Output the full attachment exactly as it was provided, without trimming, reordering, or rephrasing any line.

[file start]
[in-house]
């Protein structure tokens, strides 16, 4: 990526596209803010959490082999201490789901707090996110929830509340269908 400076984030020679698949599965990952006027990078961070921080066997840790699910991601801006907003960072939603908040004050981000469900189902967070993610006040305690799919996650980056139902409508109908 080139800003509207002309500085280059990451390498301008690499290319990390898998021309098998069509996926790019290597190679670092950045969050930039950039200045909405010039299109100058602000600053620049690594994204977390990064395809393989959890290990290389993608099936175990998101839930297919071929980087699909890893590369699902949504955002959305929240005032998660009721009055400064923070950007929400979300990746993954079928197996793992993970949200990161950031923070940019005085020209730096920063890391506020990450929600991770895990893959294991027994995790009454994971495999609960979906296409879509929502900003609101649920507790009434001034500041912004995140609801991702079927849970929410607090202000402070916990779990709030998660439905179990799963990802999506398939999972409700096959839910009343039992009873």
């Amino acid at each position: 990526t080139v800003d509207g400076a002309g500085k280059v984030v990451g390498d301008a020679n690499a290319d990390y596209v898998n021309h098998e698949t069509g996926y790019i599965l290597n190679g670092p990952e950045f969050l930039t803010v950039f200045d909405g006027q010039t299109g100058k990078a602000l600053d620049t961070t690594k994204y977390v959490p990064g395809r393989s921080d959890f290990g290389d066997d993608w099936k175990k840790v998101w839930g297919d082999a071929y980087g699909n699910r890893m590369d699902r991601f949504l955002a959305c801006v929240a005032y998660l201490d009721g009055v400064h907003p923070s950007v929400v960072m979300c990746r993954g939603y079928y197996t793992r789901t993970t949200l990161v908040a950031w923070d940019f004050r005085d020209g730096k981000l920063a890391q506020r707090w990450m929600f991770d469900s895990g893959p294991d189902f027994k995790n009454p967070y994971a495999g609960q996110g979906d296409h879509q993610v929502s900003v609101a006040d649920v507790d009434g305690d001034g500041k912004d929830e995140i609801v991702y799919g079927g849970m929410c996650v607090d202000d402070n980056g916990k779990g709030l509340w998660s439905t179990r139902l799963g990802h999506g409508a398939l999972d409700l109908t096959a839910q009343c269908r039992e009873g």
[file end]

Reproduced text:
[in-house]
């Protein structure tokens, strides 16, 4: 990526596209803010959490082999201490789901707090996110929830509340269908 400076984030020679698949599965990952006027990078961070921080066997840790699910991601801006907003960072939603908040004050981000469900189902967070993610006040305690799919996650980056139902409508109908 080139800003509207002309500085280059990451390498301008690499290319990390898998021309098998069509996926790019290597190679670092950045969050930039950039200045909405010039299109100058602000600053620049690594994204977390990064395809393989959890290990290389993608099936175990998101839930297919071929980087699909890893590369699902949504955002959305929240005032998660009721009055400064923070950007929400979300990746993954079928197996793992993970949200990161950031923070940019005085020209730096920063890391506020990450929600991770895990893959294991027994995790009454994971495999609960979906296409879509929502900003609101649920507790009434001034500041912004995140609801991702079927849970929410607090202000402070916990779990709030998660439905179990799963990802999506398939999972409700096959839910009343039992009873």
């Amino acid at each position: 990526t080139v800003d509207g400076a002309g500085k280059v984030v990451g390498d301008a020679n690499a290319d990390y596209v898998n021309h098998e698949t069509g996926y790019i599965l290597n190679g670092p990952e950045f969050l930039t803010v950039f200045d909405g006027q010039t299109g100058k990078a602000l600053d620049t961070t690594k994204y977390v959490p990064g395809r393989s921080d959890f290990g290389d066997d993608w099936k175990k840790v998101w839930g297919d082999a071929y980087g699909n699910r890893m590369d699902r991601f949504l955002a959305c801006v929240a005032y998660l201490d009721g009055v400064h907003p923070s950007v929400v960072m979300c990746r993954g939603y079928y197996t793992r789901t993970t949200l990161v908040a950031w923070d940019f004050r005085d020209g730096k981000l920063a890391q506020r707090w990450m929600f991770d469900s895990g893959p294991d189902f027994k995790n009454p967070y994971a495999g609960q996110g979906d296409h879509q993610v929502s900003v609101a006040d649920v507790d009434g305690d001034g500041k912004d929830e995140i609801v991702y799919g079927g849970m929410c996650v607090d202000d402070n980056g916990k779990g709030l509340w998660s439905t179990r139902l799963g990802h999506g409508a398939l999972d409700l109908t096959a839910q009343c269908r039992e009873g």